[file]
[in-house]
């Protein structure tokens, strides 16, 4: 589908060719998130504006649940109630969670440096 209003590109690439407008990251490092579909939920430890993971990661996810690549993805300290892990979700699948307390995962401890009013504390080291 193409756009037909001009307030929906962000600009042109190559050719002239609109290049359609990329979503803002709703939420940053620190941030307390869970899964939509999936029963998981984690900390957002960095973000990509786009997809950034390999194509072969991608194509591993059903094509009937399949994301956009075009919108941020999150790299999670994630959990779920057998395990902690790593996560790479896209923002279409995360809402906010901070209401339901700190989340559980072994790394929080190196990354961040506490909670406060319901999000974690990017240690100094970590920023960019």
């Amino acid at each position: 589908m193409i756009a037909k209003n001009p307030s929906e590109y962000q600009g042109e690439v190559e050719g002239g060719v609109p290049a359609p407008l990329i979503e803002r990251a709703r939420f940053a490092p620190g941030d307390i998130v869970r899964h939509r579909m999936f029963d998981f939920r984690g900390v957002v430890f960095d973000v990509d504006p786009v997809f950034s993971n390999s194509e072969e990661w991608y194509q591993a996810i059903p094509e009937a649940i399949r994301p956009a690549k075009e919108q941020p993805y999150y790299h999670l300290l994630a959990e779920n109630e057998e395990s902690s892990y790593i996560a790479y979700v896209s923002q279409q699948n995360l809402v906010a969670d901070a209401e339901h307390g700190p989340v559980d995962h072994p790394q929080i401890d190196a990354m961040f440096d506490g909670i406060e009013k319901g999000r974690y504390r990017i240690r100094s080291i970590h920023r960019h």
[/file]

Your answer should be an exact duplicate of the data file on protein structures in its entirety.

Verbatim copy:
[in-house]
């Protein structure tokens, strides 16, 4: 589908060719998130504006649940109630969670440096 209003590109690439407008990251490092579909939920430890993971990661996810690549993805300290892990979700699948307390995962401890009013504390080291 193409756009037909001009307030929906962000600009042109190559050719002239609109290049359609990329979503803002709703939420940053620190941030307390869970899964939509999936029963998981984690900390957002960095973000990509786009997809950034390999194509072969991608194509591993059903094509009937399949994301956009075009919108941020999150790299999670994630959990779920057998395990902690790593996560790479896209923002279409995360809402906010901070209401339901700190989340559980072994790394929080190196990354961040506490909670406060319901999000974690990017240690100094970590920023960019």
């Amino acid at each position: 589908m193409i756009a037909k209003n001009p307030s929906e590109y962000q600009g042109e690439v190559e050719g002239g060719v609109p290049a359609p407008l990329i979503e803002r990251a709703r939420f940053a490092p620190g941030d307390i998130v869970r899964h939509r579909m999936f029963d998981f939920r984690g900390v957002v430890f960095d973000v990509d504006p786009v997809f950034s993971n390999s194509e072969e990661w991608y194509q591993a996810i059903p094509e009937a649940i399949r994301p956009a690549k075009e919108q941020p993805y999150y790299h999670l300290l994630a959990e779920n109630e057998e395990s902690s892990y790593i996560a790479y979700v896209s923002q279409q699948n995360l809402v906010a969670d901070a209401e339901h307390g700190p989340v559980d995962h072994p790394q929080i401890d190196a990354m961040f440096d506490g909670i406060e009013k319901g999000r974690y504390r990017i240690r100094s080291i970590h920023r960019h």